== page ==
Marchers should arrive at Washington Place at 8 a.m.; those wishing to offer ho'okupu may do so at Washington Place.
Marchers are scheduled to enter Iolani Palace grounds through the front gate about 10 a.m.; Iolani Palace chanters will provide a welcoming chant, followed by the 'Ilioulaokalani Coalition.
After ceremonies for the Sash of Liloa and to honor the ali'i, Friends of Iolani Palace will present their portion of the program, followed by the raising of the Hawaiian flag at noon.
Hawai'i Loa Ku Like Kakou's program will begin after the flag raising; programs listing the day's events will be distributed at the information tent on the state Capitol side.
Park and shuttle:
Parking will be available at:
Downtown at the Diamond Parking Lot at Halekauwila and Pohukaina streets; enter from Keawe Street. There will be no fee. The lot can accommodate about 150 cars. The lot will open at 4:45 a.m. A shuttle (Polynesian Hospitality), will visit the lot from 5-6:30 a.m., every 15 minutes.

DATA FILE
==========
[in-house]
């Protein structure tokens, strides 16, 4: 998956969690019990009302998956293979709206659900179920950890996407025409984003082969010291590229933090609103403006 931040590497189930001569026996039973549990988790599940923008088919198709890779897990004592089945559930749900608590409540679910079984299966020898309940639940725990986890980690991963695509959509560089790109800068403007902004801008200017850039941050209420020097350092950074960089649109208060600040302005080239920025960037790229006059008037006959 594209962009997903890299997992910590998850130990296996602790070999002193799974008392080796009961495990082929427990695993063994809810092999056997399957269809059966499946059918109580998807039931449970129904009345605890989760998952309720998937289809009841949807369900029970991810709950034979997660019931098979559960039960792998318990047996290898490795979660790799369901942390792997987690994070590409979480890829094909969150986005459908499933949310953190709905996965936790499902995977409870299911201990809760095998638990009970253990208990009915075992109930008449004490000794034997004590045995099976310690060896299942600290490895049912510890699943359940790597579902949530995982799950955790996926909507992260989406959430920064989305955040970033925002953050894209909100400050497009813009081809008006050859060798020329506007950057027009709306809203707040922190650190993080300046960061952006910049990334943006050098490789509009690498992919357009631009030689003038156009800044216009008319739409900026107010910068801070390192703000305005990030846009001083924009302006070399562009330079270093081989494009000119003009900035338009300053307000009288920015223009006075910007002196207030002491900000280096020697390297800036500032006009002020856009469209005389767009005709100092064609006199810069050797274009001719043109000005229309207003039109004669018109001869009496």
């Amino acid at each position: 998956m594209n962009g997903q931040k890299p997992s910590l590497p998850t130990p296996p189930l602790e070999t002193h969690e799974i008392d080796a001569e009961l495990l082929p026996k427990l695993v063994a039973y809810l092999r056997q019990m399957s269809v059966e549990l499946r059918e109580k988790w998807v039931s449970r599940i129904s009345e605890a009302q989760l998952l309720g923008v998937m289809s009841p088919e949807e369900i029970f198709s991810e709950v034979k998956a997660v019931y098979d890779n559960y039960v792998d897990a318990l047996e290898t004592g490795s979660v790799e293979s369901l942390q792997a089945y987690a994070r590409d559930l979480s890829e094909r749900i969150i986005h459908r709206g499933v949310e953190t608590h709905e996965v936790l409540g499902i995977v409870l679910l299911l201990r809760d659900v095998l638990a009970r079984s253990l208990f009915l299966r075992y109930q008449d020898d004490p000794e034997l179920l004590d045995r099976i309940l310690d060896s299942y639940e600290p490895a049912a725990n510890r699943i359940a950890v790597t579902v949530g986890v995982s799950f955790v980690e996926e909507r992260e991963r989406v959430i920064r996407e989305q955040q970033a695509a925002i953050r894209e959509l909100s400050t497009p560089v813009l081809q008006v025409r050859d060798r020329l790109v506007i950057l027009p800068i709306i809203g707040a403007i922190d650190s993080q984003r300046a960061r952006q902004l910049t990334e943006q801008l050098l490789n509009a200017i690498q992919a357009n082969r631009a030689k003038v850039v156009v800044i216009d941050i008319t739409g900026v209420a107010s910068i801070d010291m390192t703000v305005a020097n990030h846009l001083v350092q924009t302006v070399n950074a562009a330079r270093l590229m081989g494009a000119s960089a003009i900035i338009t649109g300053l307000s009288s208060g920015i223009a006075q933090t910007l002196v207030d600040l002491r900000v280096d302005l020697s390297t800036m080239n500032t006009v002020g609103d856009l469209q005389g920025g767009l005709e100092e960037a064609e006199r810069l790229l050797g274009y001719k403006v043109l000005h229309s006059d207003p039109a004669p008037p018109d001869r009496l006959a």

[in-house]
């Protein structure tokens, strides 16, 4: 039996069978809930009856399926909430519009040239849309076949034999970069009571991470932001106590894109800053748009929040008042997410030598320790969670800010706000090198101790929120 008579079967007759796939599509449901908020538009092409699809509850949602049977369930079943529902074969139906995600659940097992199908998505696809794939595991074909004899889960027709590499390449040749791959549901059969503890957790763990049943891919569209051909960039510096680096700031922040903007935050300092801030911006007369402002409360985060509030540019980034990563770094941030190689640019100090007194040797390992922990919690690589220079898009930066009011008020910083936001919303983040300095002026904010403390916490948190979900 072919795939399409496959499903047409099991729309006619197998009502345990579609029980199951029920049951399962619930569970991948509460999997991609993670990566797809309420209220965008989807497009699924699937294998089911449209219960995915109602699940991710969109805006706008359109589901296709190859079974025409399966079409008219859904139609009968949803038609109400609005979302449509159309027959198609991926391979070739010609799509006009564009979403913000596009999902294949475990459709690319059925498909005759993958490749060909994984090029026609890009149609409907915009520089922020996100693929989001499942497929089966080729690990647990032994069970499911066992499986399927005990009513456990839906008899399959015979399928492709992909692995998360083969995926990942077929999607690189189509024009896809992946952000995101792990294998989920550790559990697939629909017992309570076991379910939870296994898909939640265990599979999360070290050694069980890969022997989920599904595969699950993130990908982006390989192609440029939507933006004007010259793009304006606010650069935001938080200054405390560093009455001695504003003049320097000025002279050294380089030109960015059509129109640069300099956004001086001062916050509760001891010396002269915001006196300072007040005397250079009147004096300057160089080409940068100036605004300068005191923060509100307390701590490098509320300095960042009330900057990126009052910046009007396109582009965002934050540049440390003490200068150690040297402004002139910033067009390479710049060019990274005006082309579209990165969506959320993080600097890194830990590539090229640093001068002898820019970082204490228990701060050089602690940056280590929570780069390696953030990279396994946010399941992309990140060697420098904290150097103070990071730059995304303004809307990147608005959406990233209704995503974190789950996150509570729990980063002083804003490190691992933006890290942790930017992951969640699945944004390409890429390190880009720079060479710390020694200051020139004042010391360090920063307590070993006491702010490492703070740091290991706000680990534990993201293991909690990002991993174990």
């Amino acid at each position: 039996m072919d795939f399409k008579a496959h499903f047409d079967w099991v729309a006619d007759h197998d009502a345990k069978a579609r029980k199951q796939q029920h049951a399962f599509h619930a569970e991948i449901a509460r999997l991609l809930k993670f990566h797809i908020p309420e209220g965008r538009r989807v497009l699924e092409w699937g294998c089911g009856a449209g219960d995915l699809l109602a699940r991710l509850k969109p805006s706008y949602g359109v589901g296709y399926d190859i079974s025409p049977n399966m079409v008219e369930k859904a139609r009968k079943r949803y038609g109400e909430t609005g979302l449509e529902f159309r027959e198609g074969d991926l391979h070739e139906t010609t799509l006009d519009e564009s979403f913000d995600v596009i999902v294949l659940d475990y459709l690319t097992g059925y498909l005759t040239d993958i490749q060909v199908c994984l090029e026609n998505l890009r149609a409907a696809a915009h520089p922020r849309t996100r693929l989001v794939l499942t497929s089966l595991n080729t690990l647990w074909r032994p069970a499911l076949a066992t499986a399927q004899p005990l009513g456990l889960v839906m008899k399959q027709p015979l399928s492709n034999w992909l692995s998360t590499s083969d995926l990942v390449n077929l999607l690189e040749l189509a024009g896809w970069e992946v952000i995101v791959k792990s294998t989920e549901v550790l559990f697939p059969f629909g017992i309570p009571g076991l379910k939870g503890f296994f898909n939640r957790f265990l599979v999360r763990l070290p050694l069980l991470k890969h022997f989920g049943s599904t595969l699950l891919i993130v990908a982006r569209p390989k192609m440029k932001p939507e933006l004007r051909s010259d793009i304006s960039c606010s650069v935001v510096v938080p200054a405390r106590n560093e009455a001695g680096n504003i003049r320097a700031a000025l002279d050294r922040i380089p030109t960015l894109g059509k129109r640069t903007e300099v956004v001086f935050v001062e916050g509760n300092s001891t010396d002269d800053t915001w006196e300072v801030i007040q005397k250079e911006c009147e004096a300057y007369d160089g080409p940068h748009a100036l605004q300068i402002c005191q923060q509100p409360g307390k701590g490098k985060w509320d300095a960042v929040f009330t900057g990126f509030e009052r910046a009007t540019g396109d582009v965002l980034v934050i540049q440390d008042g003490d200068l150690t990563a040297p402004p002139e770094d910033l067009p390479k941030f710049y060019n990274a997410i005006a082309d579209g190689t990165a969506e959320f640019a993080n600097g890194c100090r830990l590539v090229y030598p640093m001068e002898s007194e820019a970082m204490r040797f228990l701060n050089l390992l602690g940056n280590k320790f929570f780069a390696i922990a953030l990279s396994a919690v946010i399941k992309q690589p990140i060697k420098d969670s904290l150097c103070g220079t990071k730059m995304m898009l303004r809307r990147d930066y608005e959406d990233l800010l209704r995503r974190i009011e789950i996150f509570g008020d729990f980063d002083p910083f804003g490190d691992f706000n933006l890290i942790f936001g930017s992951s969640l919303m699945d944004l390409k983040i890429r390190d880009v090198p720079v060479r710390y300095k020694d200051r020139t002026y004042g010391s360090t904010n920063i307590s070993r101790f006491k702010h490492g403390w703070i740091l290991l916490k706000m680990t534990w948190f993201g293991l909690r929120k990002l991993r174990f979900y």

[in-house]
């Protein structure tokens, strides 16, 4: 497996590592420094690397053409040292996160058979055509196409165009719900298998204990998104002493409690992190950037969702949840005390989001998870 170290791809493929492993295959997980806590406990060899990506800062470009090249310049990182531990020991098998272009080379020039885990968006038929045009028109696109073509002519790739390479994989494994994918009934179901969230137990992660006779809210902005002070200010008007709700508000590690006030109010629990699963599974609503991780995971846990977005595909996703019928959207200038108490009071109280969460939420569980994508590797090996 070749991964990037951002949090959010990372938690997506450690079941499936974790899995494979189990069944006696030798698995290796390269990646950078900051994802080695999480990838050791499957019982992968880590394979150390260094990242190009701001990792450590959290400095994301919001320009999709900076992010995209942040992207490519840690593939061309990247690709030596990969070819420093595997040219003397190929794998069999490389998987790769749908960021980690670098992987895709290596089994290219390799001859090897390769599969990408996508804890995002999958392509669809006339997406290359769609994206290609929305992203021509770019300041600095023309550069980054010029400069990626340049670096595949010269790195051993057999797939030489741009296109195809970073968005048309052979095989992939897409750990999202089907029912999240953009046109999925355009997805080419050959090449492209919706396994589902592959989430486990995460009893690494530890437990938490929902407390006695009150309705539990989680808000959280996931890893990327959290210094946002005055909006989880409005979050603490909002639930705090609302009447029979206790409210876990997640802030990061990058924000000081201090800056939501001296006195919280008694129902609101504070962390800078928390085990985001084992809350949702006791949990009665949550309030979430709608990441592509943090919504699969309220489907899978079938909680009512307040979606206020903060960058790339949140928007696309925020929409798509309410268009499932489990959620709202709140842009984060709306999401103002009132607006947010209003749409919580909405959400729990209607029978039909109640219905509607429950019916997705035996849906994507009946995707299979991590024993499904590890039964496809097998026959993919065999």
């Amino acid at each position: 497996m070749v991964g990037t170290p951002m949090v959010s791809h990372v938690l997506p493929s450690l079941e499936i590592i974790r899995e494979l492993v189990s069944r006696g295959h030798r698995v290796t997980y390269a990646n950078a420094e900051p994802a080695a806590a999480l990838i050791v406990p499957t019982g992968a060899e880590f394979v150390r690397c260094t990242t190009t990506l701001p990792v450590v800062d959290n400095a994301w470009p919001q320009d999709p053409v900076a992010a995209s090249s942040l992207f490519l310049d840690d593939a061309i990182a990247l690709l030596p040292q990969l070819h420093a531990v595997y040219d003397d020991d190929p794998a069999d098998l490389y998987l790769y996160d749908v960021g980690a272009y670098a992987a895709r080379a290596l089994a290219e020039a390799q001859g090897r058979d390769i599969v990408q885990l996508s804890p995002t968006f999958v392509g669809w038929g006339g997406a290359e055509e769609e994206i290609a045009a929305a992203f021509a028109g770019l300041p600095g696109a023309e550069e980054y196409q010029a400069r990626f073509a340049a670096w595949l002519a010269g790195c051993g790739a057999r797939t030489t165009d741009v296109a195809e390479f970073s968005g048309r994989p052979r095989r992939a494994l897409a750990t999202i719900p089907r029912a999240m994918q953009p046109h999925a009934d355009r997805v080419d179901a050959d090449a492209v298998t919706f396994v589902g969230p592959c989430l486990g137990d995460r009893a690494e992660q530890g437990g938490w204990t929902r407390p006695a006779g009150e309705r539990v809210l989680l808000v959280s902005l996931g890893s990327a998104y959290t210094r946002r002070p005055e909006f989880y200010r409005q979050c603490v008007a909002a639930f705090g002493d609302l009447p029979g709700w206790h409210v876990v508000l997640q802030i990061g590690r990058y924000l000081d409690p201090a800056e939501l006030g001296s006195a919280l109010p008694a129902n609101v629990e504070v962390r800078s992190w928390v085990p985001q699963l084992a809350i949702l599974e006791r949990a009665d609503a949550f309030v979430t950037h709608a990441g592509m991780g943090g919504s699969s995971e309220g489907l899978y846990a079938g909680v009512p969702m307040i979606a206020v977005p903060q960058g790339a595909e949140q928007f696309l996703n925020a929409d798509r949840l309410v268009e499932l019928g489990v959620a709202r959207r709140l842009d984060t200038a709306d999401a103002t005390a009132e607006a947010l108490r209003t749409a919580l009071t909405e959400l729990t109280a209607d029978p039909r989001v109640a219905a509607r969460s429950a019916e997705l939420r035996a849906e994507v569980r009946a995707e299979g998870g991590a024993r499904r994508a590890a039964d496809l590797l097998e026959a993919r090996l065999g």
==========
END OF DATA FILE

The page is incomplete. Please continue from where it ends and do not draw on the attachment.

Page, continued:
Blaisdell arena lot will open for parking at 5 a.m. Cost is $5 for all day. The bus (Polynesian Adventures) will pick up from 5-6:30 a.m., every 15 minutes. Pickup point is at the arena ticket office.
For those car-pooling, parking elsewhere in town, already at the Iolani Palace grounds or coming by bus to the palace, pickup points are:
Kamehameha Statue on King Street from 5:15-7 a.m., every 15 minutes (Trans-Hawaiian) to Mauna'ala.
In front of the Capitol at Damien Statue, 5-6:30 a.m., every 15 minutes (Polynesian Adventures).
There will be no parking at Mauna'ala.
Iolani Palace Barracks restrooms will be open tonight and all day tomorrow, and portable toilets near the State Archives building will also be available.
The barracks also will be showing the video "We Are Who We Were: From Resistance to Affirmation" all day tomorrow. Palace tours will be closed for the day.